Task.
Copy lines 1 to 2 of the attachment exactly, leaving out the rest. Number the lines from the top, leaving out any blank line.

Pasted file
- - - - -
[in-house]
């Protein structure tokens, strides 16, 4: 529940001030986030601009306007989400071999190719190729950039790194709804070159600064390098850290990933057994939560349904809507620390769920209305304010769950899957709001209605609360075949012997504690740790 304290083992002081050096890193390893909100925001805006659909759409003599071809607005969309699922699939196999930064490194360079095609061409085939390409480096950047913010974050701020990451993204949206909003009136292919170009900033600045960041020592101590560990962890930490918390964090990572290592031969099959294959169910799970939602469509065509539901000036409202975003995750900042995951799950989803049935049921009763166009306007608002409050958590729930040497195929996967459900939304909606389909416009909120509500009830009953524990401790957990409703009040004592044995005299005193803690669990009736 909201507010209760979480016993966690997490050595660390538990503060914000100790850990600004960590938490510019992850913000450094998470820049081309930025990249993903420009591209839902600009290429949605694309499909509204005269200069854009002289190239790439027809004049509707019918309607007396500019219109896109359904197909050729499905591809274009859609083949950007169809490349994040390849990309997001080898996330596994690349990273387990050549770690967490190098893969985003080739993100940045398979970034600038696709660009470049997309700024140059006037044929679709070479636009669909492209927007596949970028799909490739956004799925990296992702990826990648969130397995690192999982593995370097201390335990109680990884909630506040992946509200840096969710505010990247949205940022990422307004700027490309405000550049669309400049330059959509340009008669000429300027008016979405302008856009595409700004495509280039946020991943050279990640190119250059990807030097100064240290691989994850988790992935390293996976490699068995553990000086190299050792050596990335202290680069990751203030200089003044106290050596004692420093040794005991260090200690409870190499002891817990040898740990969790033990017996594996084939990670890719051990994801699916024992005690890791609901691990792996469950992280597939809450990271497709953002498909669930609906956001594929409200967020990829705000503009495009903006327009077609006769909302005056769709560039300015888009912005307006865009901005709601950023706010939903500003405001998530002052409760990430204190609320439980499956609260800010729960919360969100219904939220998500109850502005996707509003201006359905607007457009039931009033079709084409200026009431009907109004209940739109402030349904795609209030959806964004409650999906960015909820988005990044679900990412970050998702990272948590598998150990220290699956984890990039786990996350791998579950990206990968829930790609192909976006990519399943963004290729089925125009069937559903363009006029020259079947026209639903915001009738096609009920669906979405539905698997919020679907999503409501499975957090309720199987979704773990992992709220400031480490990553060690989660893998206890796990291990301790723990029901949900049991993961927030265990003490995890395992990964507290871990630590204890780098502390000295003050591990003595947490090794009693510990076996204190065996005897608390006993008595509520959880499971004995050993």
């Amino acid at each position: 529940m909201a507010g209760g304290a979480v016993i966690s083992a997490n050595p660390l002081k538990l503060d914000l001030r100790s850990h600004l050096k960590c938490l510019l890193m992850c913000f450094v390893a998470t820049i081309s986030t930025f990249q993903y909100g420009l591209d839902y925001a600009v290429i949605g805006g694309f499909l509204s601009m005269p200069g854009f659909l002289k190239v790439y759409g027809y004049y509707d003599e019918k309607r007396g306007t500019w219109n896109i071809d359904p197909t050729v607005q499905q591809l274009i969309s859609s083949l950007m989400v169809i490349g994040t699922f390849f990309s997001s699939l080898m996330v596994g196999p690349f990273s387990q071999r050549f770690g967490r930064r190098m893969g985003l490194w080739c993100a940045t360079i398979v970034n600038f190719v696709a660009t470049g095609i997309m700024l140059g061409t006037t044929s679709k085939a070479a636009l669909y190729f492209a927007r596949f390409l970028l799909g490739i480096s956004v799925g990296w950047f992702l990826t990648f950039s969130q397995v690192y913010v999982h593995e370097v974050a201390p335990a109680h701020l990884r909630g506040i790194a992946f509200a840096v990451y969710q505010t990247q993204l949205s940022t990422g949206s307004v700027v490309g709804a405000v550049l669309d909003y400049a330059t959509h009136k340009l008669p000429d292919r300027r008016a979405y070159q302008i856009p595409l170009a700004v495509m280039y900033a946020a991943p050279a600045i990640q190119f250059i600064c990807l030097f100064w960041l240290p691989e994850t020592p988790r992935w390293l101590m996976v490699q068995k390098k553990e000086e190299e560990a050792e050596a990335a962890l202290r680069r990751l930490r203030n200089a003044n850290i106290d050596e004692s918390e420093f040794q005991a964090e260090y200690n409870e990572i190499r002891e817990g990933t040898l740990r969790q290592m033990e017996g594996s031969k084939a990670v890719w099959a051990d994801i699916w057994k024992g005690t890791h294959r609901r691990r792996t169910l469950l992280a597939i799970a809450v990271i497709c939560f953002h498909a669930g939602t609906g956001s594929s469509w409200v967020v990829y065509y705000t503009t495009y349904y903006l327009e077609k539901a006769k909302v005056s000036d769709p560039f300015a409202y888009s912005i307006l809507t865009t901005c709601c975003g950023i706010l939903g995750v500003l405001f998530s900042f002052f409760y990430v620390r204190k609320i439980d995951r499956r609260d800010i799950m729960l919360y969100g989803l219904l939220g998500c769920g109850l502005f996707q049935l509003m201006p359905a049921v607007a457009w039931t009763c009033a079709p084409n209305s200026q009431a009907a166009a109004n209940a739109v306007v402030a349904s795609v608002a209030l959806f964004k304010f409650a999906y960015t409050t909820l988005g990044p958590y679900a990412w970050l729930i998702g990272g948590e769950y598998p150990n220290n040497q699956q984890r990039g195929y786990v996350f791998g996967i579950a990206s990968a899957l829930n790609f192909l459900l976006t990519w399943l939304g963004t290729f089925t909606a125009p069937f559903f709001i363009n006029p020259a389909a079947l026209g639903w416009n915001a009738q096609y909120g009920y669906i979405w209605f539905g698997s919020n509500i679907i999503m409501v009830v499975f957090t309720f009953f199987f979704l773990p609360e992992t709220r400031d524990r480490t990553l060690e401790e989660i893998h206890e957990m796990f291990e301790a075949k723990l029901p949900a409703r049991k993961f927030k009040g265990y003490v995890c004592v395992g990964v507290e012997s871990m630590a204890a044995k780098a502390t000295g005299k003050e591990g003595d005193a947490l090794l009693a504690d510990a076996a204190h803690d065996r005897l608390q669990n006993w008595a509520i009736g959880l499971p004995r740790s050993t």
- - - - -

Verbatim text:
[in-house]
């Protein structure tokens, strides 16, 4: 529940001030986030601009306007989400071999190719190729950039790194709804070159600064390098850290990933057994939560349904809507620390769920209305304010769950899957709001209605609360075949012997504690740790 304290083992002081050096890193390893909100925001805006659909759409003599071809607005969309699922699939196999930064490194360079095609061409085939390409480096950047913010974050701020990451993204949206909003009136292919170009900033600045960041020592101590560990962890930490918390964090990572290592031969099959294959169910799970939602469509065509539901000036409202975003995750900042995951799950989803049935049921009763166009306007608002409050958590729930040497195929996967459900939304909606389909416009909120509500009830009953524990401790957990409703009040004592044995005299005193803690669990009736 909201507010209760979480016993966690997490050595660390538990503060914000100790850990600004960590938490510019992850913000450094998470820049081309930025990249993903420009591209839902600009290429949605694309499909509204005269200069854009002289190239790439027809004049509707019918309607007396500019219109896109359904197909050729499905591809274009859609083949950007169809490349994040390849990309997001080898996330596994690349990273387990050549770690967490190098893969985003080739993100940045398979970034600038696709660009470049997309700024140059006037044929679709070479636009669909492209927007596949970028799909490739956004799925990296992702990826990648969130397995690192999982593995370097201390335990109680990884909630506040992946509200840096969710505010990247949205940022990422307004700027490309405000550049669309400049330059959509340009008669000429300027008016979405302008856009595409700004495509280039946020991943050279990640190119250059990807030097100064240290691989994850988790992935390293996976490699068995553990000086190299050792050596990335202290680069990751203030200089003044106290050596004692420093040794005991260090200690409870190499002891817990040898740990969790033990017996594996084939990670890719051990994801699916024992005690890791609901691990792996469950992280597939809450990271497709953002498909669930609906956001594929409200967020990829705000503009495009903006327009077609006769909302005056769709560039300015888009912005307006865009901005709601950023706010939903500003405001998530002052409760990430204190609320439980499956609260800010729960919360969100219904939220998500109850502005996707509003201006359905607007457009039931009033079709084409200026009431009907109004209940739109402030349904795609209030959806964004409650999906960015909820988005990044679900990412970050998702990272948590598998150990220290699956984890990039786990996350791998579950990206990968829930790609192909976006990519399943963004290729089925125009069937559903363009006029020259079947026209639903915001009738096609009920669906979405539905698997919020679907999503409501499975957090309720199987979704773990992992709220400031480490990553060690989660893998206890796990291990301790723990029901949900049991993961927030265990003490995890395992990964507290871990630590204890780098502390000295003050591990003595947490090794009693510990076996204190065996005897608390006993008595509520959880499971004995050993």